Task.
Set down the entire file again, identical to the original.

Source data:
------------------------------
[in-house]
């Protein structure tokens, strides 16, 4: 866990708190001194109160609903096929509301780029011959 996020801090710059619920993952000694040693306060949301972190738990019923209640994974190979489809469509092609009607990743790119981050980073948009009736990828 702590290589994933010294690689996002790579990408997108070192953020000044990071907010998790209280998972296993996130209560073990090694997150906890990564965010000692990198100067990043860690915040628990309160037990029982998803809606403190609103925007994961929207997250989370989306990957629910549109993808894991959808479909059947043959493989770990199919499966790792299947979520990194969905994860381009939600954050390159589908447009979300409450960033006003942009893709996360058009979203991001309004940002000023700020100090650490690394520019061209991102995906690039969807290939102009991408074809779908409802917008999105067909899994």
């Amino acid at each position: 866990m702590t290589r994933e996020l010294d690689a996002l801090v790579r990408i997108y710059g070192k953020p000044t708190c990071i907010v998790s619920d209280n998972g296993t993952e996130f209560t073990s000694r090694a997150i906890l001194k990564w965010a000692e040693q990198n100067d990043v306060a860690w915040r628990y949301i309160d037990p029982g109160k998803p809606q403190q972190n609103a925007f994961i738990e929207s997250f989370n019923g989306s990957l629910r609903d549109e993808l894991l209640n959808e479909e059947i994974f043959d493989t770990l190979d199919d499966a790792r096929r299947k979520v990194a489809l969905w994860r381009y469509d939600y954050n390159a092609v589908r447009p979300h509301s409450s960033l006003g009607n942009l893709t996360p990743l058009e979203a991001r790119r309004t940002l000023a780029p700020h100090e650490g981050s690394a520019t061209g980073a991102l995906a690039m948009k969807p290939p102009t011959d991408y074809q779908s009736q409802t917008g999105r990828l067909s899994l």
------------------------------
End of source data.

[in-house]
């Protein structure tokens, strides 16, 4: 866990708190001194109160609903096929509301780029011959 996020801090710059619920993952000694040693306060949301972190738990019923209640994974190979489809469509092609009607990743790119981050980073948009009736990828 702590290589994933010294690689996002790579990408997108070192953020000044990071907010998790209280998972296993996130209560073990090694997150906890990564965010000692990198100067990043860690915040628990309160037990029982998803809606403190609103925007994961929207997250989370989306990957629910549109993808894991959808479909059947043959493989770990199919499966790792299947979520990194969905994860381009939600954050390159589908447009979300409450960033006003942009893709996360058009979203991001309004940002000023700020100090650490690394520019061209991102995906690039969807290939102009991408074809779908409802917008999105067909899994």
């Amino acid at each position: 866990m702590t290589r994933e996020l010294d690689a996002l801090v790579r990408i997108y710059g070192k953020p000044t708190c990071i907010v998790s619920d209280n998972g296993t993952e996130f209560t073990s000694r090694a997150i906890l001194k990564w965010a000692e040693q990198n100067d990043v306060a860690w915040r628990y949301i309160d037990p029982g109160k998803p809606q403190q972190n609103a925007f994961i738990e929207s997250f989370n019923g989306s990957l629910r609903d549109e993808l894991l209640n959808e479909e059947i994974f043959d493989t770990l190979d199919d499966a790792r096929r299947k979520v990194a489809l969905w994860r381009y469509d939600y954050n390159a092609v589908r447009p979300h509301s409450s960033l006003g009607n942009l893709t996360p990743l058009e979203a991001r790119r309004t940002l000023a780029p700020h100090e650490g981050s690394a520019t061209g980073a991102l995906a690039m948009k969807p290939p102009t011959d991408y074809q779908s009736q409802t917008g999105r990828l067909s899994l």